"Strung out in heaven's high, Hitting an all-time low."
A pair of compilations and a bonus disc gathered together rather than a release in its own right, on the surface of it the lazily named The Platinum Collection is just another David Bowie compilation. Where this compilation scores over most others that cover Bowie’s career, is that each disc is themed by era, with the first disc covering the period from his break out hit “Space Oddity”, through his career peak with the Spiders from Mars, and onto the dystopian rock of Diamond Dogs. The second disc covers the period of Bowie’s career that critics and ‘serious’ Bowie fans tell you is his most important work, going as it does from the slightly clumsy genre experiment of Young Americans, then goes on to cherry pick from the more commercial moments to be found on Station to Station and his mis-named Berlin trilogy. At the time of its release, the third disc of The Platinum Collection was a bonus disc that was not available elsewhere. It’s something of a curate’s egg, covering Bowie’s 80s material which finds a brilliant track with the faultless pedigree of “Ashes to Ashes”, rubbing shoulders with far lesser material.
Of course, for me, disc one is the one that I play the most, because it’s by far and away my favourite phase of David Bowie’s career, and unlike almost other Bowie compilation it isn’t sequenced in chronological order. As a result of this the focus was less on Bowie’s much-discussed chameleonic qualities and more on the quality of the individual songs, with particular emphasis on his unbeatable trilogy of Hunky Dory, The Rise and Fall of Ziggy Stardust and the Spiders From Mars, and Aladdin Sane, with only a track a piece from Space Oddity, The Man Who Sold the World, and Pin Ups, as well as the most commercial cuts from Diamond Dogs. It also has its fair share of surprises, including superior alternative versions of “John, I’m Only Dancing”, “The Prettiest Star”, and Bowie’s version of “All the Young Dudes”, a track he had donated to Mott the Hoople, but had previously never released himself. The net result of all this is the single greatest David Bowie compilation ever released, and as a result the other two discs of The Platinum Collection can only come as something as a disappointment.
Disc two makes a decent fist of the Bowie era that you really can’t compile, but after the heights of disc one, the only way is down regardless of how well regarded a lot of the material from this period of his career is. It isn’t helped that after a great opener in “Sound and Vision”, and the quality being maintained by “Golden Years”, the ball is well and truly dropped with a couple of tracks from the opinion-splitting Young Americans, for some, the weakest of all of Bowie’s 70s albums. After this there is no real way of picking up the pieces and making this second disc a truly satisfying compilation. If I am to draw a comparison, the second disc is The Empire Strikes Back to the first disc’s Star Wars (call it A New Hope all you want, it was first released as Star Wars, that’s how I knew it as a kid, so it’ll always be Star Wars to me). The music on the second disc is perhaps the most sophisticated and serious, and this phase of Bowie’s career is the one that critics will always maintain is most important, however it will never have the joy and sheer entertainment value as the first disc. While this disc has landmark songs like “”Heroes”” and “Wild is the Wind”, it just can’t consistently match Bowie’s earlier material in terms of capturing my interest. Put it this way, one of the best tracks on this disc is “1984”, which really doesn’t belong here as it was originally found on Diamond Dogs, which was comprehensively covered on the earlier disc.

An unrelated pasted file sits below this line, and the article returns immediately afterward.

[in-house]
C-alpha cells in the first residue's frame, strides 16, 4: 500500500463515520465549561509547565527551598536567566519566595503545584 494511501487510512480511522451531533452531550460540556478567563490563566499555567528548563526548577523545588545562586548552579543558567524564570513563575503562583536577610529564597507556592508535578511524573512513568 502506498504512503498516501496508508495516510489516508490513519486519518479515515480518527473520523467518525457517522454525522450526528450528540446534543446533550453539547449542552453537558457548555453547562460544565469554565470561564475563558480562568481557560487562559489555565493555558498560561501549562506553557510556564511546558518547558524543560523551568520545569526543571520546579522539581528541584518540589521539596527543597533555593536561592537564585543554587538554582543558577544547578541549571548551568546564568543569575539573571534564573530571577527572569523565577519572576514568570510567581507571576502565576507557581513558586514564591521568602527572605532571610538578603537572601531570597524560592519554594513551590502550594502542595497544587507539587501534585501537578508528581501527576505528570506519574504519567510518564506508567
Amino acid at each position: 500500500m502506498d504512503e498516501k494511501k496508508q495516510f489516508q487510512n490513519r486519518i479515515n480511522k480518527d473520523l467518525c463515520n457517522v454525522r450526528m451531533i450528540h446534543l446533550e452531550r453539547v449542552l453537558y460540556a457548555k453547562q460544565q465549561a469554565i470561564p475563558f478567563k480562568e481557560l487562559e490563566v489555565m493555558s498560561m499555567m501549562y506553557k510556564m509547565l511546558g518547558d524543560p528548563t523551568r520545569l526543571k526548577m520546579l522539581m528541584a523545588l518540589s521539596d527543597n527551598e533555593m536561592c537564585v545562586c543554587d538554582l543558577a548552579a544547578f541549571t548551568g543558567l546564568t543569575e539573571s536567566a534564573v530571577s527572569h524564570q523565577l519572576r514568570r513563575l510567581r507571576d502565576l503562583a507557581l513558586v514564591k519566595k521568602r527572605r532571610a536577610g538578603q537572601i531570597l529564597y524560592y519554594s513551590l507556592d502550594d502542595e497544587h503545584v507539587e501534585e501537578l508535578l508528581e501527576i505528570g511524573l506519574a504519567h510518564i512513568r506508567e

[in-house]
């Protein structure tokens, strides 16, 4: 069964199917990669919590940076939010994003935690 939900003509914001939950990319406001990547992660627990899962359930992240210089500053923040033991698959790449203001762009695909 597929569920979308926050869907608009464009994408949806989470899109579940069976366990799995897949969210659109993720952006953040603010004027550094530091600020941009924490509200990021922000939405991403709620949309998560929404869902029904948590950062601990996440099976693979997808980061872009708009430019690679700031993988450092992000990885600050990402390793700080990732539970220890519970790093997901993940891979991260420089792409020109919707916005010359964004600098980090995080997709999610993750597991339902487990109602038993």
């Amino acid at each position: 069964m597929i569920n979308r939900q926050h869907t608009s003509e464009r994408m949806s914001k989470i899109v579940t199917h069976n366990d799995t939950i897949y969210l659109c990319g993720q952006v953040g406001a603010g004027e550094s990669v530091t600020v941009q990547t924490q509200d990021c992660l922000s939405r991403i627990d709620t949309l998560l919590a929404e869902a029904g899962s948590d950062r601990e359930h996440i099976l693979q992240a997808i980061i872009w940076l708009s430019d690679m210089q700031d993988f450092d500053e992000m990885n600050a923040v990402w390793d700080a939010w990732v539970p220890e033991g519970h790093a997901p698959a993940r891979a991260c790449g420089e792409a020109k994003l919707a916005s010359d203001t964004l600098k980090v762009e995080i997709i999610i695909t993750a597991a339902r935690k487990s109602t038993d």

Disc three is almost inevitably the runt of the collection, boasting neither the rock and roll credentials of the first disc, or the chin-stroking pseudo-intellectualism of the second. Sure, it has the odd great moment here and there, but beyond the material from Scary Monsters (And Super Creeps), the surprisingly effective collaboration with Queen, and the global mega-smash that was“Let’s Dance”, it’s hard to argue that the material here stands up to comparison of that on either of the two previous discs, but as a moping up exercise of Bowie’s least interesting creative period, it’s relatively effective.
Taking The Platinum Collection as a whole, it’s hard to argue that it isn’t value for money, particularly as you can pick it up for about £5 these days if you shop around, and as each disc is themed by era, but not sequenced chronologically, it offers something different to most other Bowie compilations, especially when you factor in the alternative versions and tracks that aren’t readily available elsewhere. Disc one is the keeper and is the best compilation of Bowie material to be found anywhere (sad though it is to reflect that Bowie tried to block its original release in the late 90s). Disc two would probably be better without the material from Young Americans, but short of totally ignoring that album, they couldn’t have been put anywhere else, as they would have been totally out of place on Disc one. Disc three is the moping up exercise and stops mercifully short of Bowie’s divisive Tin Machine years, but still contains just about every track you would need from his 80s output.
The fact it is made up of three individual compilations released together, The Platinum Collection is not your usual ‘Put the hits in chronological order and watch David Bowie evolve!” approach. Its relatively low price point makes it a tempting purchase both for the newcomer and the long term fan, particularly when you factor in the superior version of well known numbers, and is a reminder that sometimes the budget option actually turns out to be the best option.